What’s up with Telegram Channels?
It may seem like admins of Telegram crypto channels live in their own wild world. Prices for a single paid post go as far as 0.8 BTC! Think about it – some non-crypto channels charged $1K on a hype peak. And there are no assurances. The number of channels is growing – just like an army of their followers – but honestly, who is reading them? So, face it – you pay a lot for a mere dozen of new subscribers, but hoping for a whale to stop by.
Why does it happen?
Simple stuff – demand drives supply. With hundreds of ICOs happening at the same time, they are desperate to stand out. Most blockchain startups are limited in options – business media are not impressed, ads are blocked, and crypto media end up even more expensive. So they go for Telegram. Channel admins also try to make money while they can – who knows how long this golden mine will last?
What do I do?
Live with it – you won’t go far without Telegram channels. But be picky – evaluate the ROI of the post in each channel and make your choice. Price too low or too high is not an argument – it’s all about relevancy to your goals.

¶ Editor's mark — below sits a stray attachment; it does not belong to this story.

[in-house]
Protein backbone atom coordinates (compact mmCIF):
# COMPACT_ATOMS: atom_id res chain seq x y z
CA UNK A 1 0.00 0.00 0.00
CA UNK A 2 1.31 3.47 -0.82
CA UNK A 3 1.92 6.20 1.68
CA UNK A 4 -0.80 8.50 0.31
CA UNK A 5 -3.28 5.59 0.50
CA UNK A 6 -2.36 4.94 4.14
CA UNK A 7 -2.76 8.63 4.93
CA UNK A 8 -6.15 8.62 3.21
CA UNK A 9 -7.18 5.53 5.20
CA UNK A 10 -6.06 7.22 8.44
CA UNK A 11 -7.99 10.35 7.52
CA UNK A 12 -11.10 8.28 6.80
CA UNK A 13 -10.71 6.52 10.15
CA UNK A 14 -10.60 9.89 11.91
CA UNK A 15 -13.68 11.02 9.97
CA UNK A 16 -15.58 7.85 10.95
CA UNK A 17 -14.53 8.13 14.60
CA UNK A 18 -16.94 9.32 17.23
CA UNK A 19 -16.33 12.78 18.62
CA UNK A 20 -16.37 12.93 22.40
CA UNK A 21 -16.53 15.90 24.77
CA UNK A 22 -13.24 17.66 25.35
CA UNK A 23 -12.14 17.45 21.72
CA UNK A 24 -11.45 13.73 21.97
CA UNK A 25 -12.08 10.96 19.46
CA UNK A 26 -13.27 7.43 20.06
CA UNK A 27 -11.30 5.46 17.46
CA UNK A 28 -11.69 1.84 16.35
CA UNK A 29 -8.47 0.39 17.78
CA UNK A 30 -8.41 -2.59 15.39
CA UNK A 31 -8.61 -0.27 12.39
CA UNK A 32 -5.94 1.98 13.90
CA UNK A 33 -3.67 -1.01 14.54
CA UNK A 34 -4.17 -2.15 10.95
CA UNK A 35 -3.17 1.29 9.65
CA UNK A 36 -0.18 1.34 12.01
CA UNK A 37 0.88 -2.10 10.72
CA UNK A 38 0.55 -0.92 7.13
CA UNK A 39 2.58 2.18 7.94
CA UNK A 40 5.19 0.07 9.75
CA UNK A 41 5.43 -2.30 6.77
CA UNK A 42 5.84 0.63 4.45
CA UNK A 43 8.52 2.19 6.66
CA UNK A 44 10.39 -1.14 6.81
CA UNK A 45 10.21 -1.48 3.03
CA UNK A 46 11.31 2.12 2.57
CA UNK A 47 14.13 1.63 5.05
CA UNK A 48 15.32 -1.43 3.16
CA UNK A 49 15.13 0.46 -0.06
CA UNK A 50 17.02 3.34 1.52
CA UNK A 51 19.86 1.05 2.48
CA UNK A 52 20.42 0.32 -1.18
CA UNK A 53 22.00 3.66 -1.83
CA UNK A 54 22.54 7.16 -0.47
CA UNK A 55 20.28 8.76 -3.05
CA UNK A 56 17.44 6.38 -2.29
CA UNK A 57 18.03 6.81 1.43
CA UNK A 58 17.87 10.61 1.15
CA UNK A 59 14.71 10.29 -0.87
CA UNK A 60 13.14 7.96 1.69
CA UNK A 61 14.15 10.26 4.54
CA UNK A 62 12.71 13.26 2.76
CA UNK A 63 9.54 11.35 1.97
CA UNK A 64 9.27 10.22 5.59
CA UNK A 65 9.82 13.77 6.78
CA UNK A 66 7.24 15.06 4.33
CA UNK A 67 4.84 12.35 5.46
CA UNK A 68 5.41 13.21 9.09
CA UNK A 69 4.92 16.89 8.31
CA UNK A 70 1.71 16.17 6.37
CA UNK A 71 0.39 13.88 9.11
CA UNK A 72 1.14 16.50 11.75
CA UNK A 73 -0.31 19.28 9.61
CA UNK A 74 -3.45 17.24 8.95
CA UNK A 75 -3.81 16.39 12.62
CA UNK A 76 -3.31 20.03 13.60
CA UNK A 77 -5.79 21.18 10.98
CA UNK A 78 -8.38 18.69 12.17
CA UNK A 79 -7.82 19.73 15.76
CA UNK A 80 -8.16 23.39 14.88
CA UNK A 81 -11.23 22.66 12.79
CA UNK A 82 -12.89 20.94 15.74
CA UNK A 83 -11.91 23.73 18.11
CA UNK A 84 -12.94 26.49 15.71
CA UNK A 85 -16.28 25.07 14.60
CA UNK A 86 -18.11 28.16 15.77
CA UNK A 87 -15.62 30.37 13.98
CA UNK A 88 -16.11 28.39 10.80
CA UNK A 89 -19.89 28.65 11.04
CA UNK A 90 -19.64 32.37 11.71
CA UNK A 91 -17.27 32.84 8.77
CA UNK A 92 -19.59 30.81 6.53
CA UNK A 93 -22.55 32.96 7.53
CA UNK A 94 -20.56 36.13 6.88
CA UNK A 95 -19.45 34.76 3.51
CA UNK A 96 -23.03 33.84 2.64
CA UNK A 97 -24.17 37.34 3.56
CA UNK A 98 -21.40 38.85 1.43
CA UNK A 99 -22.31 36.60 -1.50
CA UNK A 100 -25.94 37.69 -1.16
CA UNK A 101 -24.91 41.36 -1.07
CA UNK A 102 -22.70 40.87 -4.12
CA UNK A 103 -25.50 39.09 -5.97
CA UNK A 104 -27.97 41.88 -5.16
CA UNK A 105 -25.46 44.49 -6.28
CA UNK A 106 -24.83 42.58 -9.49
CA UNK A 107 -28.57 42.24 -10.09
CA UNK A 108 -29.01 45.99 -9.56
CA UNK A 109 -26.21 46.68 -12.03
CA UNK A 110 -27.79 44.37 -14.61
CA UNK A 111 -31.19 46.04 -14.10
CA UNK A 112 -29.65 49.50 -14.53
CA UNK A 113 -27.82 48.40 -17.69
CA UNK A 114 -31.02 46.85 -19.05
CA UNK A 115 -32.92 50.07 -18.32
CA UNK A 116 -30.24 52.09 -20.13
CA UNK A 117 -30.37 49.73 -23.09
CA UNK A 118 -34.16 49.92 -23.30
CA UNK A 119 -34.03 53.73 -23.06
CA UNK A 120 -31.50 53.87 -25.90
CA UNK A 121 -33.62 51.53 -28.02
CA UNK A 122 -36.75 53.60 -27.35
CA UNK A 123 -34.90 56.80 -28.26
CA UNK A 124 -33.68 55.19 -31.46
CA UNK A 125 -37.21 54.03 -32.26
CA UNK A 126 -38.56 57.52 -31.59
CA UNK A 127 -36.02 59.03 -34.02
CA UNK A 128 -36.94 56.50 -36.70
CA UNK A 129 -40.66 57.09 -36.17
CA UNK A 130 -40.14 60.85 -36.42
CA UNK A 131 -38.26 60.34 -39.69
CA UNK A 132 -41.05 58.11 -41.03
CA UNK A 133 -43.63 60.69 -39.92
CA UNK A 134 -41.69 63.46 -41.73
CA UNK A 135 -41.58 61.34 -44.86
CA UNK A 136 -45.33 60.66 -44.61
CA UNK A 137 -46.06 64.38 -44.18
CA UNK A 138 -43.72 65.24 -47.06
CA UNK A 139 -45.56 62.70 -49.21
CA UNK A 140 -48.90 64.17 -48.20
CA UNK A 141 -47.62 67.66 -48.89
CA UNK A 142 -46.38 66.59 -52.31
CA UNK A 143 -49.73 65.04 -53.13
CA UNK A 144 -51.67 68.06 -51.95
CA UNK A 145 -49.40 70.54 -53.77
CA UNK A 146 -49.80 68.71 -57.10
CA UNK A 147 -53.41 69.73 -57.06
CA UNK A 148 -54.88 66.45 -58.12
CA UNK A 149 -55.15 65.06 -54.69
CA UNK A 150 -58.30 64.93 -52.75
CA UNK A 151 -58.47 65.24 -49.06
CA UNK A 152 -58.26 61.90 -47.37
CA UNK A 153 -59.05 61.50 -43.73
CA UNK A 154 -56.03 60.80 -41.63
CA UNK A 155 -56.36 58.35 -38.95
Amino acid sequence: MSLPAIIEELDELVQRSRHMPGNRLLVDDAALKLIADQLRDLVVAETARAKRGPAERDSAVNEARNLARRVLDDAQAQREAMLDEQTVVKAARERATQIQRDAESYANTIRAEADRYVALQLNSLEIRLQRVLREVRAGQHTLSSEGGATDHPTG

Reduce the costs by securing several posts in one channel – some admins give “wholesale” discounts. But don’t overuse it – each consecutive post will be less effective.
How to start my Telegram channels database?
Firstly, go wide! Collect the vast array of Telegram channels with the numbers for subscribers and reach. Google them, look into “best channels” lists, ask around. If you are lucky enough to have friends who recently did an ICO and are OK to share their list with you – use it, but first check for relevancy. It’s a fast-moving world where channels open and close every week.
Update your database monthly – add new channels, mark the “dead” ones, renew the numbers. It’s important to see the progress and analyse it. If the number of subscribers dropped – it could have been filled with bots, or the admins stopped updating it. If the subscribers grow, but the reach falls – again, bots or low relevancy detected. Mark those channels down and stop placing ads.
Any quick wins?
Enrich your database with admin contacts. Range the channels by popularity. Group the affiliates – sometimes one admin stands behinds a few channels. Update the progress in negotiations. Add prices and ROI. All that will come handy for planning marketing investment in future.
What are my key takes?
Update your database monthly.
Track the reach and the number of subscribers. The first is more important – the higher the reach, the more actual readers.
Don’t be lazy – add contacts, prices, progress etc.